Thursday, June 01, 2006

Staying the Course: High School Edition

My son is a victim. He just finished the ninth grade, and should have had a spotless record showing how entirely brilliant he is at everything.  He usually went to all his classes and can easily claim to have tried his best and succeeded at everything he did.  From his point of view, he was a model student; and there’s no reason I shouldn’t keep believing that about him.

Unfortunately, his school has an obvious bias against him which makes them take joy in reporting the opposite.  Rather than tell me about all the good things he did at school this year, they insist on reporting the bad things.  Like about how he got D’s in several of his subjects, and failed Algebra and a writing class.  Sure, he said lots of smart things and did well on many of his tests.  He even did some of his homework!  But did I hear any of this?  Maybe a little, from individual teachers who were on the ground and willing to go against the official school doctrine (off the record, of course).  But mainly, I just get reports about how he’s screwing up and not doing his work.  And this last report is almost all negative.  

He did well in a few classes, but the overall emphasis is clearly on how he screwed up.  Hell, they even have a record of how many classes he missed and how often he was late!  But what about all the classes he did go to?  What about all the times he made it to class on time?  The silence is deafening.  It’s like they’re pretending as if the thirteen absences he had in first period were somehow the only thing that happened in that class.  And if all I had to go by was this negative report from the school, that’s certainly what I’d believe.  Fortunately, I was able to get his side of all this, and now know that nothing went wrong at all.  That school of his just likes to emphasize bad news, the sick bastards.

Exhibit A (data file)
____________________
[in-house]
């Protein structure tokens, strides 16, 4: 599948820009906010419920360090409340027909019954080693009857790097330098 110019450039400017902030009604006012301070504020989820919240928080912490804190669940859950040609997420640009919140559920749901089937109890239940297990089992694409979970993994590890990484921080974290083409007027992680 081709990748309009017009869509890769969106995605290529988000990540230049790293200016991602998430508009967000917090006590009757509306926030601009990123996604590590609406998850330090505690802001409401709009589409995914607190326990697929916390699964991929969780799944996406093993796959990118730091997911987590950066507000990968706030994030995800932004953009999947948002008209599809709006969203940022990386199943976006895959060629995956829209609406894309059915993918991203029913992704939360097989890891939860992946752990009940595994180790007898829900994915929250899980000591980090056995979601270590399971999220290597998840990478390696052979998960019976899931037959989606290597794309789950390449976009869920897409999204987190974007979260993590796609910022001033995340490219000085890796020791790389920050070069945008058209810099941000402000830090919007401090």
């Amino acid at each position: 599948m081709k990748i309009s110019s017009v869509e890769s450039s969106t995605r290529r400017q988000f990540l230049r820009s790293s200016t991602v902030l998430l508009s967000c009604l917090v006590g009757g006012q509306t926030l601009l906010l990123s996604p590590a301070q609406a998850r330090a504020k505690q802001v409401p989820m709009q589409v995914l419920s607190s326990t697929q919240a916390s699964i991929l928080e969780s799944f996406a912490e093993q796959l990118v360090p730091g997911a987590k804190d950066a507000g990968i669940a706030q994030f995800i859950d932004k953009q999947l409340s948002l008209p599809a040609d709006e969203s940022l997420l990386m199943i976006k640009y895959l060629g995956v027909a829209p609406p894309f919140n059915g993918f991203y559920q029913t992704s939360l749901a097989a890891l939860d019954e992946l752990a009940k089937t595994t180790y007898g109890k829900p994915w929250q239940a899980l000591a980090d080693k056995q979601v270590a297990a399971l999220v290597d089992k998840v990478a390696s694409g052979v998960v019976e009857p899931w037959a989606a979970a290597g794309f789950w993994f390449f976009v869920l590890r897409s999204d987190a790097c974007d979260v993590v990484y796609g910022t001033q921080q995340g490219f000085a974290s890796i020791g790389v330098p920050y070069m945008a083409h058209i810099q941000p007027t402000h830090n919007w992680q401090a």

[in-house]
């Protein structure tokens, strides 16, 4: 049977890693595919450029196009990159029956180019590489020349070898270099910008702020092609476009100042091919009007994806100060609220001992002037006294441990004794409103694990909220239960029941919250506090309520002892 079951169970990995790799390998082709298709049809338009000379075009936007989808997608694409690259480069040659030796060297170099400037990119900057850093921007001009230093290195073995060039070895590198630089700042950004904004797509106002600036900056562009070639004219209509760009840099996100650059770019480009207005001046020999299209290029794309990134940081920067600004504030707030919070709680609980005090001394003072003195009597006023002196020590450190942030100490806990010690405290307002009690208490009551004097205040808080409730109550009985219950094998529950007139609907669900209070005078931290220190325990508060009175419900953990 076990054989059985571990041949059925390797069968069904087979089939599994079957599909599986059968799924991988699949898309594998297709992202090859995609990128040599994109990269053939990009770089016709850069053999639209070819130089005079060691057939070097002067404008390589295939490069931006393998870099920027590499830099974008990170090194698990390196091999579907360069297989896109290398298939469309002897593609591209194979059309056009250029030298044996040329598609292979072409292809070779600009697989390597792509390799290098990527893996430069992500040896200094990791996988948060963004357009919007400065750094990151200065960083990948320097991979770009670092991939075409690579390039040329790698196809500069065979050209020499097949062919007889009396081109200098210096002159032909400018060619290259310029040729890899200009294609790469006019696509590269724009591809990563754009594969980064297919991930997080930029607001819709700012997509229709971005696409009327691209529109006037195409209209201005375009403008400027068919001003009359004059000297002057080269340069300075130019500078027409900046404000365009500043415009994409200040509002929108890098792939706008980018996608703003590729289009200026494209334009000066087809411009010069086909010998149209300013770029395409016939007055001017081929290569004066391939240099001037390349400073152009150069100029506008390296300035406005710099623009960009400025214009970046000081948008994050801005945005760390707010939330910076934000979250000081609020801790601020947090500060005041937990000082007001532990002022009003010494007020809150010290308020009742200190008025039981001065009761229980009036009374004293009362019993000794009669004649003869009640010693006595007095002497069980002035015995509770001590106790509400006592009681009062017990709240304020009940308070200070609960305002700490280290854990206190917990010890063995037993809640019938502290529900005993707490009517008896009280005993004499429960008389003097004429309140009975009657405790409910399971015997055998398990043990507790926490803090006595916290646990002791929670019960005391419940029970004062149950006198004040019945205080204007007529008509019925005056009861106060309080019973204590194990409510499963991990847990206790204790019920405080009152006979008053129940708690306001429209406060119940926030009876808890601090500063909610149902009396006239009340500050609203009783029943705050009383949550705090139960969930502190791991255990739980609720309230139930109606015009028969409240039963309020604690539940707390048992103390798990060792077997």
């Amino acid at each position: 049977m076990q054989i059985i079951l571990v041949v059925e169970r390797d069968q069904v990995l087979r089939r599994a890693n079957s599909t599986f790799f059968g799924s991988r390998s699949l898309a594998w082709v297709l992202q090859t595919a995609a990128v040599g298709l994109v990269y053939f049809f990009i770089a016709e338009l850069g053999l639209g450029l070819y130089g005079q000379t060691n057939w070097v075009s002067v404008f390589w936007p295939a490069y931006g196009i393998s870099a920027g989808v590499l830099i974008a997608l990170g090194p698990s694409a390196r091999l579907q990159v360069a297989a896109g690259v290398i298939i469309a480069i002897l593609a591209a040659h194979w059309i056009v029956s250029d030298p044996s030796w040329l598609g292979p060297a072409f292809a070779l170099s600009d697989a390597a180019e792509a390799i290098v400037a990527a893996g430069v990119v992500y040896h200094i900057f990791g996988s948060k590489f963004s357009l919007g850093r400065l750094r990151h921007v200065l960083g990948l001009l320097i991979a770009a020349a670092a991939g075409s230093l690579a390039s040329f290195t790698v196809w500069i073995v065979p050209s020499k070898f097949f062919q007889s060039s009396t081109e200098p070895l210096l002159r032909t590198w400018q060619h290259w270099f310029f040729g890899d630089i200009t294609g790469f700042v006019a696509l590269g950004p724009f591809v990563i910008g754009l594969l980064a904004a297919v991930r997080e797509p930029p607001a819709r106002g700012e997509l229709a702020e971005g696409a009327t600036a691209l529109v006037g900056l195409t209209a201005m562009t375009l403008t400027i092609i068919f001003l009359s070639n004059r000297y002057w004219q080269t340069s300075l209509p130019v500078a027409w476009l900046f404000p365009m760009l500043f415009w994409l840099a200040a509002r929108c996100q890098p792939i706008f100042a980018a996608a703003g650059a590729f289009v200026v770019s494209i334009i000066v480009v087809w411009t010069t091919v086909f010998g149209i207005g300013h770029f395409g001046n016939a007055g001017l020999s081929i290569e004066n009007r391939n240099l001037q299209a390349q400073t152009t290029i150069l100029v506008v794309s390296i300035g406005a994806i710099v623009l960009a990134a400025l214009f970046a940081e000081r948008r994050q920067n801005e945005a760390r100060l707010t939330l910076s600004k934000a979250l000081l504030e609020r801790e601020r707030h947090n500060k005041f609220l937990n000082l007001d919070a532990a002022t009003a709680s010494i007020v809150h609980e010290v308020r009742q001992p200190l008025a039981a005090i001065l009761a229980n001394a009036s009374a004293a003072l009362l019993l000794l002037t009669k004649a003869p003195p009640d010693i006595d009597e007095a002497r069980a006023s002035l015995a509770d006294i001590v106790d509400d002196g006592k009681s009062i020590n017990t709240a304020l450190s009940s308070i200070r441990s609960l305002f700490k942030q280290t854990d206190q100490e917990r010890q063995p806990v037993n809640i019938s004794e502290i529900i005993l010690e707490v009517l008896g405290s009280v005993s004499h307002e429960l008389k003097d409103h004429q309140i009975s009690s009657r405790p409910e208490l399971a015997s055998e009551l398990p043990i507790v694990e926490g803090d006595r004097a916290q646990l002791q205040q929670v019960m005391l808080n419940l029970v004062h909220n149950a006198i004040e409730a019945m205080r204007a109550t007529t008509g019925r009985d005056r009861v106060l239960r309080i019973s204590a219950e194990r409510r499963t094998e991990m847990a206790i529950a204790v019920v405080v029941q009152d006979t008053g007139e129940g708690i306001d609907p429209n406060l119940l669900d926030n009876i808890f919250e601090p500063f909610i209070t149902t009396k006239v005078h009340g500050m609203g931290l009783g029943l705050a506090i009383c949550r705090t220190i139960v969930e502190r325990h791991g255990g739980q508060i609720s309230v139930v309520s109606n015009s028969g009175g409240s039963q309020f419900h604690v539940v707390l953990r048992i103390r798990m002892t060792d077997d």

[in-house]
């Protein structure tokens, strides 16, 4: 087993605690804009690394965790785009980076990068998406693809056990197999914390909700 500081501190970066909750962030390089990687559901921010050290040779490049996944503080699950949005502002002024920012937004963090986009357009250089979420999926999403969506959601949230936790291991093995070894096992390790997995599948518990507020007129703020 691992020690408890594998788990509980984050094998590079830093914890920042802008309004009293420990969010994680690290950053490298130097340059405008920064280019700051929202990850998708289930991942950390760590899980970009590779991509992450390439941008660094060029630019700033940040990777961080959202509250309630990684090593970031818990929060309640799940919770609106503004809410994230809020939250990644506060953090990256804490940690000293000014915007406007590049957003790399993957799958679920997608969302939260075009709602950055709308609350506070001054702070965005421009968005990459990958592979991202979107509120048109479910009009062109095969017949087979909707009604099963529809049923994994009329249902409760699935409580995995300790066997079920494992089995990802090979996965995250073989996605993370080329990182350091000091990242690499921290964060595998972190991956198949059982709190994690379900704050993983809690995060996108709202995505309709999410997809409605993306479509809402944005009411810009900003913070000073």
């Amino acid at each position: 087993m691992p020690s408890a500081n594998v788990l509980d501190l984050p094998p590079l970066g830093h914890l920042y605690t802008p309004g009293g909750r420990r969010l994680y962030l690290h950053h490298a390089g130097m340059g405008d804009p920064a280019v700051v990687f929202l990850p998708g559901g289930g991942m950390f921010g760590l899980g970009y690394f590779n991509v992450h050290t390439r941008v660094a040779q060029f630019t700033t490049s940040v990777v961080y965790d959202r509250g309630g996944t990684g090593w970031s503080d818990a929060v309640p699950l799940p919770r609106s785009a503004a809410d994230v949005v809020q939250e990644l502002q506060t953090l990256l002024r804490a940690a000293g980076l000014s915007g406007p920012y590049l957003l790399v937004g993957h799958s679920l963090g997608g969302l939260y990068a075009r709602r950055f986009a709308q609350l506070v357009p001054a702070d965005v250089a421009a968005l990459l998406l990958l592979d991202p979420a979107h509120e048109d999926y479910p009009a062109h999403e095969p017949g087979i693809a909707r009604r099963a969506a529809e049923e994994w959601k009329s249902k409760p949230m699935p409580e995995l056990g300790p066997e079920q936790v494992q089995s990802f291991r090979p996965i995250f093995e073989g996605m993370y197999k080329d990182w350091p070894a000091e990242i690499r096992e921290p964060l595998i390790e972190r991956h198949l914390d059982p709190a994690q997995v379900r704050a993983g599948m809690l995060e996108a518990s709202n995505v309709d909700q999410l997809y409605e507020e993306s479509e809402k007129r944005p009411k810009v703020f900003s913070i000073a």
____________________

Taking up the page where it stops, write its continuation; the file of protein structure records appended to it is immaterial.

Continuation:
And now I’m about to sign him up for Summer School as a bribe to get them to report good things about him.  But this is all their fault.  They didn’t need to tell me about any of these bad things.  He says he tried his best and he bravely went to school every day, and I take him at his word.  This isn’t his fault at all.  This is all about the people who delivered the message to me.  They had a choice in what they could have told me, and they chose to tell me the bad news.  I wanted to believe that my son was a super-genius extraordinaire, and despite the best efforts of his school to convince me otherwise; I will continue to hold onto that belief.  

Sure, I’ll sign him up for Summer School, but I’ll be damned if I let him think of this as a punishment.  As far as he knows, this extra schooling is the reward for a job well done.  And if current projections show him staying in high school indefinitely; well, that just shows what a good job he’s doing and that the school is getting desperate.  Last throes, and all that.  After all, we wouldn’t want to discourage the poor guy into thinking his efforts were all for nothing.  I wonder how much it’d cost to get him a Parental Medal of Freedom.  

1 comment:

trilobite said...